1. Ostrich

Everyone knows that the ostrich is the world’s biggest bird, weighing an average of 230 pounds and standing 7 feet tall (and some individuals can grow up to 9 feet). They can also chase you down: Ostriches are the fastest species on two legs, with a top speed of about 43 mph. They can maintain a swift 30 mph pace for 10 miles, making them the marathon champs of the avian world.

2. Southern Cassowary

Often called the most dangerous bird on Earth, in addition to being one of the planet’s biggest birds, the southern cassowary is roughly 150 pounds of mean. On each foot is a 5-inch claw that cassowaries use to defend themselves. At least two people have been kicked to death by cassowaries, the most recent being a Florida man who unwisely kept one of the birds as a pet.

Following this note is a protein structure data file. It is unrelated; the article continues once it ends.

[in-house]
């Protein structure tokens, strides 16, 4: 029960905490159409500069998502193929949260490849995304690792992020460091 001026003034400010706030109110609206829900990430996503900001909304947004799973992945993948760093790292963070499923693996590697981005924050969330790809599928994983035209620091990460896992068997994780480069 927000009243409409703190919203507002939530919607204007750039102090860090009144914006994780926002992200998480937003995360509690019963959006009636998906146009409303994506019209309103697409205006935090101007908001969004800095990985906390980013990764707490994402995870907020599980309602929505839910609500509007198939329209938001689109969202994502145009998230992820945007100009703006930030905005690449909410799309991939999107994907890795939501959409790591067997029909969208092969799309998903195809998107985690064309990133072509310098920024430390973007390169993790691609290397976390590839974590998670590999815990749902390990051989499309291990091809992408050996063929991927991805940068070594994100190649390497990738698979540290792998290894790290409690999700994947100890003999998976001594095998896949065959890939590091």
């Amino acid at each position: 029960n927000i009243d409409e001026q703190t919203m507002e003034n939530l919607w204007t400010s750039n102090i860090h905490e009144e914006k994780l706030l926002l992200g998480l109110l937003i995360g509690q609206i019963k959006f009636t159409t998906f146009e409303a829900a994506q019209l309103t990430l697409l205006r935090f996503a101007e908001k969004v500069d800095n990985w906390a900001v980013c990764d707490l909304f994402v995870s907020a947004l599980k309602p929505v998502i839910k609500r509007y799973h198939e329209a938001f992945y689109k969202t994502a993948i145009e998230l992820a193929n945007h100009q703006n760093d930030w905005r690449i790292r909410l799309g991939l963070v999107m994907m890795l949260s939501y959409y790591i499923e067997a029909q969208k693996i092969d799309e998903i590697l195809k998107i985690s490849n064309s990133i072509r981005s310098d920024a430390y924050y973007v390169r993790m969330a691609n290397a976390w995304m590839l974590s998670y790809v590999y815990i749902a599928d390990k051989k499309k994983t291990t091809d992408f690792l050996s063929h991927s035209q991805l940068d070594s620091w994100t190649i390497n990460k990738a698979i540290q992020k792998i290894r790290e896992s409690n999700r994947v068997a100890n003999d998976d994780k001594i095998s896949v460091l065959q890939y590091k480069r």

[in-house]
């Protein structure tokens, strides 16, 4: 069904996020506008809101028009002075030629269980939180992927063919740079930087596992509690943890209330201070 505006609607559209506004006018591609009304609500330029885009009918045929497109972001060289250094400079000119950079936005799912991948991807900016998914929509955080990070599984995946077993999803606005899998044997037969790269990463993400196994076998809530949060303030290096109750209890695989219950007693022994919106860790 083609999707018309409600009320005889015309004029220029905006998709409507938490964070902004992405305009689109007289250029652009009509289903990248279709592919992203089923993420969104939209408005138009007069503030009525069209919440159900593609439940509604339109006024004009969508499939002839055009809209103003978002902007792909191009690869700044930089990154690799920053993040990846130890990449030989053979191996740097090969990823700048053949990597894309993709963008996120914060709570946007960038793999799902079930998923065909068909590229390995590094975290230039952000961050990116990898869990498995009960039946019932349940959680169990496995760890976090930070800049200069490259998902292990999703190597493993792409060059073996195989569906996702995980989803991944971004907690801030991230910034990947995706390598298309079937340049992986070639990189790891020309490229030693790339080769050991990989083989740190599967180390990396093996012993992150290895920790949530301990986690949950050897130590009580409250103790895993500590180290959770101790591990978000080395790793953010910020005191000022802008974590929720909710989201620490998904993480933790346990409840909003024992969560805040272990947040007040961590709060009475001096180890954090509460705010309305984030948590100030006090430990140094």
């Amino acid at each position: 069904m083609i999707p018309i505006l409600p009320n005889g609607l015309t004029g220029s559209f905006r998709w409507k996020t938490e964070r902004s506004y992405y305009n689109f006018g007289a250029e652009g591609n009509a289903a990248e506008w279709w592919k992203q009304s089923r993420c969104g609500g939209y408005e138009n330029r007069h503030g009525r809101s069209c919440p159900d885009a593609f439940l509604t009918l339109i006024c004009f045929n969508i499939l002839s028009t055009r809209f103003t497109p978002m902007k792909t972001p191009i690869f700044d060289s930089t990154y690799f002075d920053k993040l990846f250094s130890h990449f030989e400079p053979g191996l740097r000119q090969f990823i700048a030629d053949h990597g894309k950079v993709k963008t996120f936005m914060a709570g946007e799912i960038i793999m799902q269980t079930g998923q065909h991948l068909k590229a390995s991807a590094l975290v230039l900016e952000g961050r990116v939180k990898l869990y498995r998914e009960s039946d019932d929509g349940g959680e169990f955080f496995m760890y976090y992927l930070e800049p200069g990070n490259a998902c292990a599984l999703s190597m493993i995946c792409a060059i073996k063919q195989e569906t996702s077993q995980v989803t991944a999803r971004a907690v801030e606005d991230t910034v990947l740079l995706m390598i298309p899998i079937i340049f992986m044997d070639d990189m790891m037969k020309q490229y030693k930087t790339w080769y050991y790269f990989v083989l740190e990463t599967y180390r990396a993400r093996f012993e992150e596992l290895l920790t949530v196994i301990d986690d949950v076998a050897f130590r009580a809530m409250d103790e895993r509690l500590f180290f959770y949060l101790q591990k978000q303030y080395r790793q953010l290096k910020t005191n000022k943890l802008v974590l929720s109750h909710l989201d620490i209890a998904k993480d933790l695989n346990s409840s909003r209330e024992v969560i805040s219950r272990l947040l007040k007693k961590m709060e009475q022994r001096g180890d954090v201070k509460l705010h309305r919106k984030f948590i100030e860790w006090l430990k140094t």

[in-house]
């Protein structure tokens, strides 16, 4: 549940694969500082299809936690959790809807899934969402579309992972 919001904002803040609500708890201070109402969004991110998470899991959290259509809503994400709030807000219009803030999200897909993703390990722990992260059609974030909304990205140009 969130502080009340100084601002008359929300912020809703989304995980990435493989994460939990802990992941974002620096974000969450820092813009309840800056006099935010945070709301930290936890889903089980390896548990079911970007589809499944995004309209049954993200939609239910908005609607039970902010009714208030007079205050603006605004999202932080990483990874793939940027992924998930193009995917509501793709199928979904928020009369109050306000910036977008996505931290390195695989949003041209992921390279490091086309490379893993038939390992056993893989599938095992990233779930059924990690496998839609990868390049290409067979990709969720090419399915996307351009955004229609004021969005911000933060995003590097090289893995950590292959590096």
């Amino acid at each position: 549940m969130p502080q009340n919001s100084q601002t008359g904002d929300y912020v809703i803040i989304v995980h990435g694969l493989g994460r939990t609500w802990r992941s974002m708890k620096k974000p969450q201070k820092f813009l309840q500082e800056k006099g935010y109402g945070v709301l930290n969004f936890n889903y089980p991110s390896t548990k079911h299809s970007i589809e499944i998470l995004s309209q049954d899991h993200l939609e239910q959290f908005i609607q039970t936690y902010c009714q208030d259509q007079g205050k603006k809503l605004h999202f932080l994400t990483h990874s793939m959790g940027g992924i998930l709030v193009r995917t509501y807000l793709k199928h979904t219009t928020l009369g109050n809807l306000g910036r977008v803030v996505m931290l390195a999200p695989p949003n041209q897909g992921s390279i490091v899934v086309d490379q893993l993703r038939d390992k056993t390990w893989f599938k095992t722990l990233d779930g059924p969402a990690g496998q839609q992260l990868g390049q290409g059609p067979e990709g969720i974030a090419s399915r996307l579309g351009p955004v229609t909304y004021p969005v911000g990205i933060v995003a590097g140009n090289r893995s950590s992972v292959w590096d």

3. Emu

Emu with eggs
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Like a smaller, shaggier ostrich, the 5- to 6-foot emu is the second-largest bird on Earth (as well as a goofy spokesbird for insurance). During the breeding season, female emus fight enthusiastically over unattached males. But the results of this mating ritual are impressive: clutches of forest-green, oval eggs that resemble giant avocados.

4. Greater Rhea

This flightless bird is named for the Titan goddess Rhea, who gave birth to all of the Olympian gods and goddesses in Greek mythology. At up to 5 feet tall and 66 pounds, the greater rhea may not seem like as much of a terror as the ostrich. But it gathers in massive flocks of up to 100 birds during the non-breeding season, so watch out if you happen to be in its South American habitat.

5. Dalmatian Pelican

Dalmatian pelicans